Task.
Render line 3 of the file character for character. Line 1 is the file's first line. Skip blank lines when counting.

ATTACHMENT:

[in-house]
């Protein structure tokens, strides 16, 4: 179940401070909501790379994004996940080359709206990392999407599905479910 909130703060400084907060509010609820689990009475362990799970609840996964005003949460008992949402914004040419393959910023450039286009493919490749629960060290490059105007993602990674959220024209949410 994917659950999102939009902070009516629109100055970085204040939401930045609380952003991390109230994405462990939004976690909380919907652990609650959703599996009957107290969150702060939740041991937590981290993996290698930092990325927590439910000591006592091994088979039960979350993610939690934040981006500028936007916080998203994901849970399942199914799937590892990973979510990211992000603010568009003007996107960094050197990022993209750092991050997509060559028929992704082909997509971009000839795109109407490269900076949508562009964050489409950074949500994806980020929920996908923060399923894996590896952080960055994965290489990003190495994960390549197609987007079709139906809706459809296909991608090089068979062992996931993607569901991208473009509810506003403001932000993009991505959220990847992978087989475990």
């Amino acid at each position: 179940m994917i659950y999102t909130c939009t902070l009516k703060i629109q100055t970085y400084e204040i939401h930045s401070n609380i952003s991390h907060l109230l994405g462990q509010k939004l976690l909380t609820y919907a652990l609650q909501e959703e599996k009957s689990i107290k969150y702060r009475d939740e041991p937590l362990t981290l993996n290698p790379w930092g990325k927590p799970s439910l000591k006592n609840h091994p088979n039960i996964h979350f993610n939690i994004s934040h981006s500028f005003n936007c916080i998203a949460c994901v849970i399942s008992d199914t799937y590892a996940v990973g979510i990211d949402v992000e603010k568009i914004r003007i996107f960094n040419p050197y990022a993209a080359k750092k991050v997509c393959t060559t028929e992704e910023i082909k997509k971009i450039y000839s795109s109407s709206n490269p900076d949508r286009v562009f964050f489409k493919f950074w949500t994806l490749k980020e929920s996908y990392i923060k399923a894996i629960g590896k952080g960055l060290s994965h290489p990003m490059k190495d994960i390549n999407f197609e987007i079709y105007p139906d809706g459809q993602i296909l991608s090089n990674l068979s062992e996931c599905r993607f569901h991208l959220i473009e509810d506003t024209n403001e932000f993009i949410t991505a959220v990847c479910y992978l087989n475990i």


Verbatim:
């Amino acid at each position: 179940m994917i659950y999102t909130c939009t902070l009516k703060i629109q100055t970085y400084e204040i939401h930045s401070n609380i952003s991390h907060l109230l994405g462990q509010k939004l976690l909380t609820y919907a652990l609650q909501e959703e599996k009957s689990i107290k969150y702060r009475d939740e041991p937590l362990t981290l993996n290698p790379w930092g990325k927590p799970s439910l000591k006592n609840h091994p088979n039960i996964h979350f993610n939690i994004s934040h981006s500028f005003n936007c916080i998203a949460c994901v849970i399942s008992d199914t799937y590892a996940v990973g979510i990211d949402v992000e603010k568009i914004r003007i996107f960094n040419p050197y990022a993209a080359k750092k991050v997509c393959t060559t028929e992704e910023i082909k997509k971009i450039y000839s795109s109407s709206n490269p900076d949508r286009v562009f964050f489409k493919f950074w949500t994806l490749k980020e929920s996908y990392i923060k399923a894996i629960g590896k952080g960055l060290s994965h290489p990003m490059k190495d994960i390549n999407f197609e987007i079709y105007p139906d809706g459809q993602i296909l991608s090089n990674l068979s062992e996931c599905r993607f569901h991208l959220i473009e509810d506003t024209n403001e932000f993009i949410t991505a959220v990847c479910y992978l087989n475990i």